A friend once needed a small script to simplify the programmer’s daily life. Given an input path, a list containing file names and an output directory, it should only find all the files from the list in the input folder and copy them to the specified destination. Well, I didn’t have time back then (although I love to take a few minutes to create such small and helpful command line tools), so he assembled a quick ’n‘ dirty temporary solution in C#.
More than a year later I needed a few sample files, so I sent him a list. Because we had ‚ListCompare‘ to take care of it. (Fun fact: I came up with this extremely unfitting name and I have no idea why. It doesn’t compare lists, it compares a directory with a list. Very misleading title…) And as it is always the case with .NET: it just didn’t work. Finally, my chance had come to finish (…or better: start) this project. Shouldn’t take too long…
As for most of my cli applications, I used haxe. A great language, but still quite new – which means: there aren’t so many code examples or libraries around. I decided fastly that I want to create a few scripts and functions, which will be of use in future projects, but I didn’t have time to write in the past. The first thing that came to my mind was a command line parser. Doing a quick search on haxelib revealed that there already is a good one. Even better: hxargs comes in a simple single file – and uses a feature of haxe that is mostly considered black magic: Macros. As I only understand a small part of this extremely powerful language feature, I decided to take a look at it and extend its functionality to be even easier to use. (The modified version can be found in the git repository of BioLBM. I didn’t contribute the changes to the main repository. It doesn’t work well as a library because of some things I still can’t get to work. Maybe it’s not black magic, but hard to understand completely.)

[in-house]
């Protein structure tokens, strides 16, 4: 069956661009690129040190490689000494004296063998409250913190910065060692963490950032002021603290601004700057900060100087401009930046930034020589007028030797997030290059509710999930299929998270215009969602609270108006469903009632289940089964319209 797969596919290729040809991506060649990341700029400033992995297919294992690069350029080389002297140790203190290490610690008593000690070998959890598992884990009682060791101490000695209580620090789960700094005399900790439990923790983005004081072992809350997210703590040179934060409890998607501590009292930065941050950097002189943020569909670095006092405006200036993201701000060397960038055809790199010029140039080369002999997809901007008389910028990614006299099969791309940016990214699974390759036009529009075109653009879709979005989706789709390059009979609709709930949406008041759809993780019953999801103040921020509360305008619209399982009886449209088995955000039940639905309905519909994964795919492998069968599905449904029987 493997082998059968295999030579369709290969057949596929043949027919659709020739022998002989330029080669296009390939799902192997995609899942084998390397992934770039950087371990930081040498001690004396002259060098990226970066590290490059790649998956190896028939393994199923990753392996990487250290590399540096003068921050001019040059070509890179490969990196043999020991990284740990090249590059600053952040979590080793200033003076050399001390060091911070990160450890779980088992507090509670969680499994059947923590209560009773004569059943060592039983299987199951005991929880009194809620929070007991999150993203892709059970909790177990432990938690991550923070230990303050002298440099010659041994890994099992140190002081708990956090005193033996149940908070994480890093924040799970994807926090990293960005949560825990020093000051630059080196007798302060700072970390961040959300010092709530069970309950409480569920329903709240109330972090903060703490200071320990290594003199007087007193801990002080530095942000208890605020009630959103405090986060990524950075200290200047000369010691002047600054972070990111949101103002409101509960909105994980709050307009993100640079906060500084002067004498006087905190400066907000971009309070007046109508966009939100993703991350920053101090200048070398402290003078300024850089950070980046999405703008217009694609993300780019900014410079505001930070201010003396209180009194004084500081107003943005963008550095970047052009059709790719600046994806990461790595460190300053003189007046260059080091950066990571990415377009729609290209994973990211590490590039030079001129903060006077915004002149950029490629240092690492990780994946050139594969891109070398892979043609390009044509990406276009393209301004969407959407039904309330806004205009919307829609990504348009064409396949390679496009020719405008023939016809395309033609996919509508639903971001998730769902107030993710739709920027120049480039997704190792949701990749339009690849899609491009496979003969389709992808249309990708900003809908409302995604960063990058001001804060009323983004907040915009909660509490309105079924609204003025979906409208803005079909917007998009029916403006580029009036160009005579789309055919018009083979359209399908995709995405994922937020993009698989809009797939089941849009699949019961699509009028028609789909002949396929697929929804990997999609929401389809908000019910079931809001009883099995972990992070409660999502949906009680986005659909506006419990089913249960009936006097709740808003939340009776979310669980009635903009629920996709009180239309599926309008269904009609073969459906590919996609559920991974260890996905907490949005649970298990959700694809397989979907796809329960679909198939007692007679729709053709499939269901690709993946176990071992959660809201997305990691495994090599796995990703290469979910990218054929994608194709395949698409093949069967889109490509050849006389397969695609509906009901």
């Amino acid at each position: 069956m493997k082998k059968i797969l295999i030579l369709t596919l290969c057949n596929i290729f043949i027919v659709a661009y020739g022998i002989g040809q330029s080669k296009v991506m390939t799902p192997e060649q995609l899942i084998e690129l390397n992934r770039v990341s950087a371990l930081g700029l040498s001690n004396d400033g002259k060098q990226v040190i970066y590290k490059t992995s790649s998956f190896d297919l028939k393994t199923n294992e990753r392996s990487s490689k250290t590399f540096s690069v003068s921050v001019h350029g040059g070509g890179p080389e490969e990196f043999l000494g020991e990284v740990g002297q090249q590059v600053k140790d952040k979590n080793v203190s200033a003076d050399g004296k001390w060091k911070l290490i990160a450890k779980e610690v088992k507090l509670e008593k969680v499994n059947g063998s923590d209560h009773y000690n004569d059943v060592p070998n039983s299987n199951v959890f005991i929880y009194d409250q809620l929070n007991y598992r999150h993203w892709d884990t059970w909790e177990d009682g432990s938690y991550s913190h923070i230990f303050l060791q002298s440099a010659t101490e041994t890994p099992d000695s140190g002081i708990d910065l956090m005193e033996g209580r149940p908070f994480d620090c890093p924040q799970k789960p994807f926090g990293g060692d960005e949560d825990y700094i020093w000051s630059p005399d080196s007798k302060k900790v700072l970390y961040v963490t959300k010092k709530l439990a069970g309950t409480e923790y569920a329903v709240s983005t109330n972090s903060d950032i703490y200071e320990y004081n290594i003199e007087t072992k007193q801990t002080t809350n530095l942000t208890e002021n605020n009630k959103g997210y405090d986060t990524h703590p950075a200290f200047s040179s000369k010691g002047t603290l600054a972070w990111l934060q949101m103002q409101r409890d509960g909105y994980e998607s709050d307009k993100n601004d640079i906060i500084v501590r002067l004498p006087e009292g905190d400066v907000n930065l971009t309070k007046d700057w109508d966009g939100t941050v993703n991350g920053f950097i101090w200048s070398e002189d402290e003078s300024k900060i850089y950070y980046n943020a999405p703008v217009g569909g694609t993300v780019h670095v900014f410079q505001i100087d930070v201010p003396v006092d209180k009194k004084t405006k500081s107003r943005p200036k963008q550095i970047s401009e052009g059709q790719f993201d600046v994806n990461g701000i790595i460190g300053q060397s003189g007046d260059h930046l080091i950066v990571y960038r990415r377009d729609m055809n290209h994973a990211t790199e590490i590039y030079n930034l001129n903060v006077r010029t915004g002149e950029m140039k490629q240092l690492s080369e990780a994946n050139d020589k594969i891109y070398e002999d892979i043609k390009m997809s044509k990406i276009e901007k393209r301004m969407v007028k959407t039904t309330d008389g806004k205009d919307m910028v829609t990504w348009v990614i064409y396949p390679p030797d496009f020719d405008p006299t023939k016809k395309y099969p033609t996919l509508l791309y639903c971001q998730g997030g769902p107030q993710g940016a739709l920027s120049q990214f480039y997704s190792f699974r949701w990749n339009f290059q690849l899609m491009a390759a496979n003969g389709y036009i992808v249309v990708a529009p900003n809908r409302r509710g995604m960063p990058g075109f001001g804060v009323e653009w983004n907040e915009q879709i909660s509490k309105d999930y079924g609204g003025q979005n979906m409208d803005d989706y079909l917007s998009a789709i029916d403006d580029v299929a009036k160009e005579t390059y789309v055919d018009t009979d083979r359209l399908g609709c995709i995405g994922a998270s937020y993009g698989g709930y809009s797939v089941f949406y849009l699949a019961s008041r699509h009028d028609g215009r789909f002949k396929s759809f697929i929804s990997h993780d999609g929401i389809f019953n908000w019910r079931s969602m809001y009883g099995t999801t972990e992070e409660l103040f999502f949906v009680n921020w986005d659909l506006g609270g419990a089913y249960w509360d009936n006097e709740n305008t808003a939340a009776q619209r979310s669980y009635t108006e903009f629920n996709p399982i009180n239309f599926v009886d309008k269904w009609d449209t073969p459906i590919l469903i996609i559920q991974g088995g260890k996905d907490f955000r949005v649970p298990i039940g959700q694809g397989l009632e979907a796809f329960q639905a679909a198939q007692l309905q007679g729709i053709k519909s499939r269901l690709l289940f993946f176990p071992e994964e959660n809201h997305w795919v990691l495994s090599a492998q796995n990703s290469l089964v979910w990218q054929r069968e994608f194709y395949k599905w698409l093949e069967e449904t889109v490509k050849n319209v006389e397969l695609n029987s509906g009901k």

The second one is closely connected to the idea of adding fuzzy search capabilities to the tool. When searching for files or even text, it can add a lot to usability if not only exact matches are displayed, but also similar (e.g. misspelled) items. To achieve that, it is necessary to calculate the similarity between the search word and all the strings to search, and return all matches which are below a threshold value. Doing so for thousands of files would result in minutes of processing time; with the list of search terms this can add up to a lot of waiting time for the user. The solution: index files, calculate the distance and save it in a data structure designed for similarity-based searches – the BK-tree. As haxe hasn’t been one, so bit more work was required. And so here it is: a BK-tree library for haxe.
During the script creation process I also made some changes to my personal haxe snippet library (Bio.hx) and used the opportunity to release it on GitHub. For installation and usage instructions, please refer to the readme files in the GitHub repositories.